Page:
Walking around a local antique market we saw an entire table of slide rules, rulers, and ‘vintage’ measuring devices. We had fun looking at them, taking off thier covers and trying to remember how to use them. The rulers were easy, the slide rule had us stumped. My husband and I learned to use them when we were young, yet neither of us could remember. We found ourselves looking at measurements we could no longer understand or relate to.
It made me think about how we measure the value of a man or woman. Do we think they are successful by the money they have made, the things they have bought and sold? Is it wealth or strength or size? Is it by the number of children they have brought into the world or the service provided to the community? What is the unit of measure for a man or woman?
In different cultures a boy becomes a man at a certain age. Once he hits that age he experiences a ceremony celebrating his transition to manhood. Some cultures do that for girls as well. Their age determined their adulthood. In our culture you are able to vote at a certain age, which is a right of adulthood. At that same age you are able to buy an alcoholic beverage, own a gun, or enter into a binding contract. Being able to do these things, does that make you a man or a woman? Does that mean you are a person of value?
So we measure the value of a man or woman by age? Or do we start there then dig deeper into their actions and attitudes? Being a man or woman is not about age or a right of passage. It is about your character, your service, the actions that pour out of your heart and envelope the world around you. I know people who are of the right age and yet bring nothing to their world. They are cynics, critics, jaded, naysayers…and they tend to be cruel, lifeless, negative and generally difficult to be around. And if you stay too long they will suck the joy and life right out of your day. These may be men and women, yet a true disappointment to be around. They might hide their ‘sickness’ in humor or clever quips, and yet you can’t help but see the lifeless soul within. They don’t want to change, they want you to join their misery. They have been hurt, disappointed, passed over or neglected which in their mind gives them the reason to be negative. Being the ‘devil’s advocate’ is their right or skill, and they exercise it with pride. But does that really bring value to those around them?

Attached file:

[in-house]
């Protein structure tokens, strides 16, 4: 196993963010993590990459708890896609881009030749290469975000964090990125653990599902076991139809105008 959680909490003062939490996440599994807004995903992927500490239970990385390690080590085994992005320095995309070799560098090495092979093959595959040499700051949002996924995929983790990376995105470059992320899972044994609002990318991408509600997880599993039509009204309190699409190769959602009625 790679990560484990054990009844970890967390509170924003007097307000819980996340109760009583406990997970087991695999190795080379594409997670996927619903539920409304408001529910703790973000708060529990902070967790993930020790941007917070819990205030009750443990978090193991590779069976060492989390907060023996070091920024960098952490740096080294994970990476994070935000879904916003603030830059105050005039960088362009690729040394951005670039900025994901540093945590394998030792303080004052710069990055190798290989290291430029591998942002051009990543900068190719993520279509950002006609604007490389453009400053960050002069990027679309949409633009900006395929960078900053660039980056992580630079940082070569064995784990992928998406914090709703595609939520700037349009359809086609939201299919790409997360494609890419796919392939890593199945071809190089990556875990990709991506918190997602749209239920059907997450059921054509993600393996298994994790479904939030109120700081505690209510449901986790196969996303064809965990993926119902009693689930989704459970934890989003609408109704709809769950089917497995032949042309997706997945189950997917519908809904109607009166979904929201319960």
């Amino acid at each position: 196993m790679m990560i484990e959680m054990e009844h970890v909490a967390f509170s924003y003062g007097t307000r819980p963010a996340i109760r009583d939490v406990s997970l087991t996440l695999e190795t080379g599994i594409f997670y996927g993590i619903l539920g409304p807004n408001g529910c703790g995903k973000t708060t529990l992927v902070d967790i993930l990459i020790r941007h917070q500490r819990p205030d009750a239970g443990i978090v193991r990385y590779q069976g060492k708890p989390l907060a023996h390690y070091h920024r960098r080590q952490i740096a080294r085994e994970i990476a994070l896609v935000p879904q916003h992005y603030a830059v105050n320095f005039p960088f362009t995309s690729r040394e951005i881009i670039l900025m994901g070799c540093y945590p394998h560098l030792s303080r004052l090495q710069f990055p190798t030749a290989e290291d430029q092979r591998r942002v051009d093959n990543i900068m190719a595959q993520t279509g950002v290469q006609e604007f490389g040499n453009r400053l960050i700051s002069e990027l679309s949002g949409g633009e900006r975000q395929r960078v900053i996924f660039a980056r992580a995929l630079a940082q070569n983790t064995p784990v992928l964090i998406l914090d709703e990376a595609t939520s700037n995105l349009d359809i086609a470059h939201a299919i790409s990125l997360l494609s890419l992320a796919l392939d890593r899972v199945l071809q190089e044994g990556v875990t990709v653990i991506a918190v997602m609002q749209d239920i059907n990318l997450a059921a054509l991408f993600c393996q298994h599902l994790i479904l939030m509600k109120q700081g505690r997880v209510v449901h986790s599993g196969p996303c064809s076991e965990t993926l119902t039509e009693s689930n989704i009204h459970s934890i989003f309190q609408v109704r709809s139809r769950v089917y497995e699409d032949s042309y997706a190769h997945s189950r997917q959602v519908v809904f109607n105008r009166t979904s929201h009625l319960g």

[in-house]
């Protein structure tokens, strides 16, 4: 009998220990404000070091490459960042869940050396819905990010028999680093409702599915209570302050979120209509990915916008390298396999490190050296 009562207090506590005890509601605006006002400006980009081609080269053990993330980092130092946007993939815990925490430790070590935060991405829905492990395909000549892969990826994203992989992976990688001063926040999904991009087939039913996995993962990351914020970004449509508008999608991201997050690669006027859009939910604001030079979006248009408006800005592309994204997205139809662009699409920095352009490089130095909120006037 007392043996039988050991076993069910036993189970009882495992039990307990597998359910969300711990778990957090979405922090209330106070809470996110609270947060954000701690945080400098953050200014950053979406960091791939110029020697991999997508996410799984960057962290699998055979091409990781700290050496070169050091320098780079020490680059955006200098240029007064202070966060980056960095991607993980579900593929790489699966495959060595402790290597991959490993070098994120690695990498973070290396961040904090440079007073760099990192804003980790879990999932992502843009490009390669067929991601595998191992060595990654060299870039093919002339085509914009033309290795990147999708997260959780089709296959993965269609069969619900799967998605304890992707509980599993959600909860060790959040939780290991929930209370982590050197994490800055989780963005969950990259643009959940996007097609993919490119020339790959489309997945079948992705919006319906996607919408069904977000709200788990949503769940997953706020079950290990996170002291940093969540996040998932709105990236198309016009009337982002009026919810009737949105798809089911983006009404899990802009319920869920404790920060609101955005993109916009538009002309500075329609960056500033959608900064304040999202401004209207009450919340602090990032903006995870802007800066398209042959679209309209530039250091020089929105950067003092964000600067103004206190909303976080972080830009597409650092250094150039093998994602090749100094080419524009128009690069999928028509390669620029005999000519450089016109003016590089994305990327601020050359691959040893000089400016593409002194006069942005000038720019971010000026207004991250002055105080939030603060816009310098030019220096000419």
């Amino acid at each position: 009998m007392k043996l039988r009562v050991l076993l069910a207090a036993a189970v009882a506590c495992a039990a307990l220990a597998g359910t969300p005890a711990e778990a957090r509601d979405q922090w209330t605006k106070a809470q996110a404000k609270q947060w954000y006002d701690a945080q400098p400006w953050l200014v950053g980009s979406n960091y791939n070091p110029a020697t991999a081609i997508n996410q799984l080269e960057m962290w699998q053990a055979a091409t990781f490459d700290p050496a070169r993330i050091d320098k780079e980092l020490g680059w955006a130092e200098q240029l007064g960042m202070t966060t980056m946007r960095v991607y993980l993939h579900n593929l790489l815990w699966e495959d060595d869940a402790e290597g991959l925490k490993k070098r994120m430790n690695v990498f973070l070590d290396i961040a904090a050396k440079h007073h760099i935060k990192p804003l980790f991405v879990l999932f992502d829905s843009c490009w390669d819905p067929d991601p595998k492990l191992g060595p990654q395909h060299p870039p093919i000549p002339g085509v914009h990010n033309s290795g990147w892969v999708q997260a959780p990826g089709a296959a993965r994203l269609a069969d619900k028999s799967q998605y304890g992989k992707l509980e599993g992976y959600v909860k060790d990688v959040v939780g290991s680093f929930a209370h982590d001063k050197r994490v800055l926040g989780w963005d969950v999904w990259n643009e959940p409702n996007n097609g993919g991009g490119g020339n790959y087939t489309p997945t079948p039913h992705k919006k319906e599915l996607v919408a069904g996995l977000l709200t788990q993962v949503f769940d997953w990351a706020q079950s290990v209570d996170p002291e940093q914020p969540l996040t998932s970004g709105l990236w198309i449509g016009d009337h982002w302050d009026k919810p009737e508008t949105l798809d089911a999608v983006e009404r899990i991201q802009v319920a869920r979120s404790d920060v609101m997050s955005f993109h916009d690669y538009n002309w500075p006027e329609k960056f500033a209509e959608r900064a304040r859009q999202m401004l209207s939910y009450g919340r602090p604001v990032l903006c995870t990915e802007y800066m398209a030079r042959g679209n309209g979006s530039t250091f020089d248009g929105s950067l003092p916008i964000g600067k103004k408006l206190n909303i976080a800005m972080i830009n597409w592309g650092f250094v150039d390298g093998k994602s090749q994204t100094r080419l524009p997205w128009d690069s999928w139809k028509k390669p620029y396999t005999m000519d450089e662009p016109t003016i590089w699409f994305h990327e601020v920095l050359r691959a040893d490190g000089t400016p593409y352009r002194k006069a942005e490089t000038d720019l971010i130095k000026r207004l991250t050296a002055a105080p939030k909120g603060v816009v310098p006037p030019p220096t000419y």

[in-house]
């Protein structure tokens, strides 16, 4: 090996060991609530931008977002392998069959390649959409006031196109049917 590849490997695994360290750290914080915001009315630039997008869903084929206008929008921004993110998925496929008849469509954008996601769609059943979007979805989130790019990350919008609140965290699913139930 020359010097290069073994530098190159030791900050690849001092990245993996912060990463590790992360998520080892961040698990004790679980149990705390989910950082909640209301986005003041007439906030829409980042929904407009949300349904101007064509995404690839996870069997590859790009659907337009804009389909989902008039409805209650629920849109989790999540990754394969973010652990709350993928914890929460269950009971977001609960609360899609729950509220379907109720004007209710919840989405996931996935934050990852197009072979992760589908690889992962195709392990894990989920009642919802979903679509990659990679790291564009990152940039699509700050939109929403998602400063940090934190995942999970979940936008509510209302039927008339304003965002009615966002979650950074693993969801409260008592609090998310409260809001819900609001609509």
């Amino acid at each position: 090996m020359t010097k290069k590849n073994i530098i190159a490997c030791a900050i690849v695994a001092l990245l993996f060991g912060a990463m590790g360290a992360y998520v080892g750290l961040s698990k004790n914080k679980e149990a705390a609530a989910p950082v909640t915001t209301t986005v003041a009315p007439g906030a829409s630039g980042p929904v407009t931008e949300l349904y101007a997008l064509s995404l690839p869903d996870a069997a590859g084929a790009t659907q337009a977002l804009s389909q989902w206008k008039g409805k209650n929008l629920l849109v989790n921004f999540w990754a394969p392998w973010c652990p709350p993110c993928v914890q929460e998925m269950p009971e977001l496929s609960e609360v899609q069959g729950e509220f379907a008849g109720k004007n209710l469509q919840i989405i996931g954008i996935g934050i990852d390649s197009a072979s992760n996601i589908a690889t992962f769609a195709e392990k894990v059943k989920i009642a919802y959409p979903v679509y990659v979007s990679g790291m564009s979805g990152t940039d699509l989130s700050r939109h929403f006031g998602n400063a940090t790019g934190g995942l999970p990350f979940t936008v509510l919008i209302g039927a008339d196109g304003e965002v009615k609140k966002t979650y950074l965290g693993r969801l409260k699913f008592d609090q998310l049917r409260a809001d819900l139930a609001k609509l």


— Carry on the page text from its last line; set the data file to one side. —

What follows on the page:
I don’t know about you, but I want to know that I have made a difference in this world. I want to know that the world is somehow better than I found it. I want to know that when I breathe my last breath of life that the thoughts, actions, attitudes, and service I brought made life better for those around me. I want to know that someone somewhere had a better path before them because of something I produced…a thought, a gift, a lesson, a kind word, a note, a process or a program I designed. I want people to be glad I entered the room, not happy that I am leaving.
Some people are still measuring value with a slide rule…they have not updated their skills or embraced the opportunities for growth and change that life provides. They are stuck in an old, updated mindset and are happy to stay there. Others have moved forward and are advancing their value by leaps and bounds every single day. These men and women of value go beyond standard measures and challenge us all to make the world better, and they do this simply by their actions and attitudes. Their words, actions, thoughts and service stretch us into better versions of ourselves…but only if we are willing to change and grow.
So where do you bring value? And how do you know? How do you measure value? By age or by actions, or attitude? Do you bring value when you enter or more value when you leave?